In April 2014, PC Birks submitted his resignation to the Metropolitan police in order to take up a position in the Church of England. His request was initially accepted and it was only after the threat of legal action by Rigg’s sister that the police decided to first suspend PC Birks and then rescind their acceptance of his resignation.

Prior to the recent amendments, suspending an officer was a cumbersome prerequisite to any dismissal decision. This set of separate decisions was the only way to prevent an officer from resigning from a force. Indeed, a disconcerted PC Birks subsequently sought to challenge the decision of the police to continue his suspension.

In her ruling on PC Birks’ application, Mrs Justice Lang said “given the gravity of the allegations against [PC Birks], namely, that his actions caused or contributed to a death in custody, the public interest requires that he should remain in the force to answer any charges of misconduct which may be brought against him and the other officers involved.” The recent amendment to the Regulations likewise recognises the public interest in blocking officers from leaving the police when facing serious misconduct allegations.

Whilst the formal changes to the regulations are welcome, this is insufficient on its own to restore public confidence. Ensuring that police officers are held accountable for their actions to the public they serve requires an increase in actual disciplinary hearings and more openness and transparency in the whole process. Findings and sanctions at these hearings need to properly reflect the evidence heard, and the seriousness of the consequences for those affected by officers’ actions.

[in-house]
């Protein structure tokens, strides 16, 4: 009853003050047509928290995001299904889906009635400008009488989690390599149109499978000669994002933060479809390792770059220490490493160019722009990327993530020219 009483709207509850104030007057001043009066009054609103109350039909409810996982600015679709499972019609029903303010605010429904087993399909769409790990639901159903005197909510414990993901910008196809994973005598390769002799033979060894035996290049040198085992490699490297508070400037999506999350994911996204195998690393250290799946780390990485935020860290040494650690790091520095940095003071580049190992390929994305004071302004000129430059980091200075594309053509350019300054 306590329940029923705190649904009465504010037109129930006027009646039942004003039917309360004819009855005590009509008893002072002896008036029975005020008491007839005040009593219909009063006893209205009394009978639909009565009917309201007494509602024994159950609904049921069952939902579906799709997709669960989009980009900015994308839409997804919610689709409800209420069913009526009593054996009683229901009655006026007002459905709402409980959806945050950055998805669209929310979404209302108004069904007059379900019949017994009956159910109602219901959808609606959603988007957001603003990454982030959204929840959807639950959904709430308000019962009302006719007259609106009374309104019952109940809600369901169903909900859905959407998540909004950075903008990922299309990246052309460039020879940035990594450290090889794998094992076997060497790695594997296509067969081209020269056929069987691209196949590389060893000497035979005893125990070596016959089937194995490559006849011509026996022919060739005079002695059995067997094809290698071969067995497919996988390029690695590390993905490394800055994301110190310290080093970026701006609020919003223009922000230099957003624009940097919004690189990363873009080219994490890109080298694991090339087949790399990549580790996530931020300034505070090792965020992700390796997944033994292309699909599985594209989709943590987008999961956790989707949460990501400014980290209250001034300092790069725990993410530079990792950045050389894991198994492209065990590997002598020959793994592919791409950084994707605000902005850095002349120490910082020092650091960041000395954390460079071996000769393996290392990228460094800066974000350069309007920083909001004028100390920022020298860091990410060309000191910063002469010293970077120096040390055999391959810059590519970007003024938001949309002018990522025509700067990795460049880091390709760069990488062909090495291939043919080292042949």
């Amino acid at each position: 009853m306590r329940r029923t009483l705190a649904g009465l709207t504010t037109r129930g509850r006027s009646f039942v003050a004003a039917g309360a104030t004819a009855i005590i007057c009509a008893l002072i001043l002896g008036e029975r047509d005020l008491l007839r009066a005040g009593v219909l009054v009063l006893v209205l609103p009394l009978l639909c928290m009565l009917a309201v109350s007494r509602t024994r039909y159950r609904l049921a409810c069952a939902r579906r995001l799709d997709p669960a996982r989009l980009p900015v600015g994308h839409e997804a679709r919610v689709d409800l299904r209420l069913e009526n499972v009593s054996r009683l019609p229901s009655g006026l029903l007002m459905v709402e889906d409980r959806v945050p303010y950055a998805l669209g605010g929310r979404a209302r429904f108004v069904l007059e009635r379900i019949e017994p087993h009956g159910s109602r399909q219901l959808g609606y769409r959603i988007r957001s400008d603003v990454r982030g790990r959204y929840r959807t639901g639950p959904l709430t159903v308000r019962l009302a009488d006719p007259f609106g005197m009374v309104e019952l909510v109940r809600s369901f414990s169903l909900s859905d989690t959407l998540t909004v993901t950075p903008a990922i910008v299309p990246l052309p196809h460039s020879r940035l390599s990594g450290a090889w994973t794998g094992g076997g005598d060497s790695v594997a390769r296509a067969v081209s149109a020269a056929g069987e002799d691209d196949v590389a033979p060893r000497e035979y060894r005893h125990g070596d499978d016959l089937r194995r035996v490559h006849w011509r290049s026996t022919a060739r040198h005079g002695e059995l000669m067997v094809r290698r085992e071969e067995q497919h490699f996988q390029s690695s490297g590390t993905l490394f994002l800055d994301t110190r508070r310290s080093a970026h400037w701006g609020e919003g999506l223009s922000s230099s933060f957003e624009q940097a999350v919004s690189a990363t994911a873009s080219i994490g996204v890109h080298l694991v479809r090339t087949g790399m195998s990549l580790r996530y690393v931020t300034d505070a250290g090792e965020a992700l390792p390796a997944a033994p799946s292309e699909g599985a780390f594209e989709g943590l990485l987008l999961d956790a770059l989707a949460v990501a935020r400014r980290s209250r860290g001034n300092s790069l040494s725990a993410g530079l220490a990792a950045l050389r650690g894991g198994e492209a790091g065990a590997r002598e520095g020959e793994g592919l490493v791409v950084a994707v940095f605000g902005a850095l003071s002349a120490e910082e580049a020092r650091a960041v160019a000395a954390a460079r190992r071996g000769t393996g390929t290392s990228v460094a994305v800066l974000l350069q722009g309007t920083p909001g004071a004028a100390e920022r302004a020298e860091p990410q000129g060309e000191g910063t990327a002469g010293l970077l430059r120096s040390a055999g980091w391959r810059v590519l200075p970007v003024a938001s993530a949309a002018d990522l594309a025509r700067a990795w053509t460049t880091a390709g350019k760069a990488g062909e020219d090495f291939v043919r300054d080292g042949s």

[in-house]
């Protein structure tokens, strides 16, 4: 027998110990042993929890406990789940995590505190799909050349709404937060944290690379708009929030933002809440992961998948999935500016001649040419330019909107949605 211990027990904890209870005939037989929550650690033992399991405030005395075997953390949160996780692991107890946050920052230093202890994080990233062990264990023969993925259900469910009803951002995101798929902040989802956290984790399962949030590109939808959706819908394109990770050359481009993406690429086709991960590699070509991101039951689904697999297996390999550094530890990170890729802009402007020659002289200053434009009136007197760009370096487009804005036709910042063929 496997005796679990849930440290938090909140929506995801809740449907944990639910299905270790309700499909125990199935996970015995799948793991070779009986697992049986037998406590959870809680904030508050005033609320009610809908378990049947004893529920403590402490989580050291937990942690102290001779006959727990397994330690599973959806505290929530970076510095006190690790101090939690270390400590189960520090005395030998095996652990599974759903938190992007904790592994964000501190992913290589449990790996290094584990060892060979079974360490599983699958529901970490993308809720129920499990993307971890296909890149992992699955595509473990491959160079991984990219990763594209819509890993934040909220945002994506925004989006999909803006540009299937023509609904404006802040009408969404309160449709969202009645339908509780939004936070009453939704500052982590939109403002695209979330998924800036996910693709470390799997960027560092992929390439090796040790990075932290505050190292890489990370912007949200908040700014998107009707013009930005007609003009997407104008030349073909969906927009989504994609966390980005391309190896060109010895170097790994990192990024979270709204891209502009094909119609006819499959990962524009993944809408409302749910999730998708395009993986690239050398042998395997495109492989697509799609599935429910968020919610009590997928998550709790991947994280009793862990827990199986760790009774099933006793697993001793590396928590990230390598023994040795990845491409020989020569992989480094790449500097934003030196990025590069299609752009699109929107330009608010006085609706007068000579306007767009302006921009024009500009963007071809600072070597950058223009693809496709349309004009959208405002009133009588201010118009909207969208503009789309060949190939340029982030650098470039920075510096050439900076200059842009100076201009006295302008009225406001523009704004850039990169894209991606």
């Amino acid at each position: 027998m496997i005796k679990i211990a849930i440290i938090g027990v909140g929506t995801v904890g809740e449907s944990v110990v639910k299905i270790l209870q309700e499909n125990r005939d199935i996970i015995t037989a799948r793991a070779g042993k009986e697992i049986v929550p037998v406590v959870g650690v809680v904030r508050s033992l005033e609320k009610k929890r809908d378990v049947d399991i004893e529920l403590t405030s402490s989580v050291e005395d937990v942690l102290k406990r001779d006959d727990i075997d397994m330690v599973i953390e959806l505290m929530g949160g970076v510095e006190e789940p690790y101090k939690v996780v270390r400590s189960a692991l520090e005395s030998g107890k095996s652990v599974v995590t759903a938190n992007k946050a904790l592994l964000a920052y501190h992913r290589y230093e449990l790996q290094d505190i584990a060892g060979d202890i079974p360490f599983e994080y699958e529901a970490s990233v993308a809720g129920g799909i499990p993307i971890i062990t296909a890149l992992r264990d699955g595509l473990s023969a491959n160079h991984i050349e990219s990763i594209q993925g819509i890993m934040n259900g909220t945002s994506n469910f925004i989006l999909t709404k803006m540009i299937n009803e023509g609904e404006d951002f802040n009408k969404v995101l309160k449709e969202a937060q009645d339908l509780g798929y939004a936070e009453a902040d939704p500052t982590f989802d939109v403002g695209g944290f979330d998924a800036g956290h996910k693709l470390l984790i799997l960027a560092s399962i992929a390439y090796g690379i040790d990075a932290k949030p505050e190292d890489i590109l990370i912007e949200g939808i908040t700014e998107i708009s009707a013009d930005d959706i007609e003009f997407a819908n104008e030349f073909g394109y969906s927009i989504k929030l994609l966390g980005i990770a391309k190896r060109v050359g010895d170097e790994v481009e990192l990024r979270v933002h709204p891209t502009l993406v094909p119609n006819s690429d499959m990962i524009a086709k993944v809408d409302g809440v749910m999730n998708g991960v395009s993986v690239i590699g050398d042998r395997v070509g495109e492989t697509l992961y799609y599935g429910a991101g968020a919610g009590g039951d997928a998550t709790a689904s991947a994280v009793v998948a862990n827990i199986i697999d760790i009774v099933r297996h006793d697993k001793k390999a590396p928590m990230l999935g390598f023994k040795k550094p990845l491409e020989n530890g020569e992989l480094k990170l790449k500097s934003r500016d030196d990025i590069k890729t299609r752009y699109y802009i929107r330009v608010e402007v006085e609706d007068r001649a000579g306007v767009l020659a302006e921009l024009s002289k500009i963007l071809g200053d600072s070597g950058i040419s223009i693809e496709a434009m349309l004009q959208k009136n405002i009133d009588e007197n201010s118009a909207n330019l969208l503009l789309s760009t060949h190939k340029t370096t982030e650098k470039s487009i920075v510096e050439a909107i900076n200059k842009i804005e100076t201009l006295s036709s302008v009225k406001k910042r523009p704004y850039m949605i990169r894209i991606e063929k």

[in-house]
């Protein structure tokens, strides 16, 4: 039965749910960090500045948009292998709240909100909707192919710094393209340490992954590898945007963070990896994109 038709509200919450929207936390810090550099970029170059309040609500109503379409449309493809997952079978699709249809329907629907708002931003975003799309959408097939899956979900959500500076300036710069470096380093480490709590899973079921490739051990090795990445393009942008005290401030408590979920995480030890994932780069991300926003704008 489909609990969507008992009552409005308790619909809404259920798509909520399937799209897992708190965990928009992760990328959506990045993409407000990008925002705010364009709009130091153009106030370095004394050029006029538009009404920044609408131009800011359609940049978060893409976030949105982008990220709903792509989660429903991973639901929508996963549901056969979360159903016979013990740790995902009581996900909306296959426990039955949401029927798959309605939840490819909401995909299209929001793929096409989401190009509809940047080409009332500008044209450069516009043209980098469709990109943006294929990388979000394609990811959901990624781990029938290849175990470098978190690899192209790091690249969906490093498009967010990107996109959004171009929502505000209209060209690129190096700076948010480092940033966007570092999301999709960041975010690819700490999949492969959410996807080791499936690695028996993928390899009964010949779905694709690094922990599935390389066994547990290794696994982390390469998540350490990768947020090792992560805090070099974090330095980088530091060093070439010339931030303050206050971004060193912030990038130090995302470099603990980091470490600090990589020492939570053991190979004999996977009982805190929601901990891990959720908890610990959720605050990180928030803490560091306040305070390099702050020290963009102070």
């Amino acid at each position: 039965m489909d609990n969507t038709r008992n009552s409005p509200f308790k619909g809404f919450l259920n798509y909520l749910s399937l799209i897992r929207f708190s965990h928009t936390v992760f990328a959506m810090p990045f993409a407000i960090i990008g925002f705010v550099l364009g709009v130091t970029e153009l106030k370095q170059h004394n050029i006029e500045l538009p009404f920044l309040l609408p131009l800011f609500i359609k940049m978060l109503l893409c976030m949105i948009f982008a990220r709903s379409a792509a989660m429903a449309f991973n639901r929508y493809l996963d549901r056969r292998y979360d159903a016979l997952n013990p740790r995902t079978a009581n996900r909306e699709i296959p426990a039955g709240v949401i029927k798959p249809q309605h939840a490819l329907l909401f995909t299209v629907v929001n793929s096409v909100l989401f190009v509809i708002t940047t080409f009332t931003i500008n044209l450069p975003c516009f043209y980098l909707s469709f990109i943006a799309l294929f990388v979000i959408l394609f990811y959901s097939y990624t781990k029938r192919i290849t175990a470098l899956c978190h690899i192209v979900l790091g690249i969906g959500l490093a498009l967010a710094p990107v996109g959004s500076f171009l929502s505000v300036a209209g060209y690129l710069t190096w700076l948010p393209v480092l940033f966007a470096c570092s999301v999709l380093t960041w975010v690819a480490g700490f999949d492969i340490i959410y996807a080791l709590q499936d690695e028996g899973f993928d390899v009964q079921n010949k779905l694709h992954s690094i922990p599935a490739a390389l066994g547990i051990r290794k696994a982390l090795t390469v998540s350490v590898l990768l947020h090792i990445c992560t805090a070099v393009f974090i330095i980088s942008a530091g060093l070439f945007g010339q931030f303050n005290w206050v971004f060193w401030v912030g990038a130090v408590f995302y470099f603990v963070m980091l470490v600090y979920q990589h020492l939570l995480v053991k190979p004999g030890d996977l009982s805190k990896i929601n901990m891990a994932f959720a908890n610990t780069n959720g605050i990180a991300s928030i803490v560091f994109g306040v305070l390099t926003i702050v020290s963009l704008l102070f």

By Helen Stone, solicitor, Hickman & Rose (@HickmanandRose)


“Baby P” mother Tracey Connelly recalled to prison for breach of licence

The tragic case of “Baby P” – Peter – is known by many. In short, 17-month old Peter was found dead in his cot having suffered 50+ injuries at the hands of Connelly’s boyfriend, Stephen Barker and his brother Jason Owen. The case saw Haringey social services severely criticised as the abuse of Peter had been repeatedly missed over a number of months during which social services staff had visited Peter.

Barker and Owen were convicted of causing or allowing the death of a child: Barker received a sentence of 12 years for that offence and also a sentence of life imprisonment for a separate offence of rape of a child, whilst Owen received an IPP sentence with a minimum term of three years. Connelly, who pleaded guilty to causing or allowing the death of a child, receiving an IPP sentence with a minimum term of five years.

A sentence of IPP – since repealed – means someone is detained at least for the duration of the minimum term, at which point they may apply to the Parole Board to be released. The Parole Board will order their release when they are satisfied the individual is safe to be released.


We explained here how Connelly came to be released in October 2013. Save in very exceptional circumstances, when people are released from custodial sentences, they are on licence for either the duration of their sentence, or for life.

A breach of that licence – or the commission of another offence during the currency of that licence – will lead to them being recalled to prison to serve some or all of the remainder of their sentence. If a new offence has been committed, then they will also be sentenced for that new offence.

When Connelly was released, she was given a new identity.

What happened?

It was reported in the press that “Baby P’s mother [had been] sent back to jail for allegedly selling porn images”.

It appears that Connelly had been selling sexual images of herself online to so-called “fans” who were “turned on by her notoriety”. This, it appears, was considered to be a breach of her licence and she has been recalled to prison.

What happens next?

Connelly’s case will be considered by the parole board who will, again, have to decide whether it is appropriate to re-release her.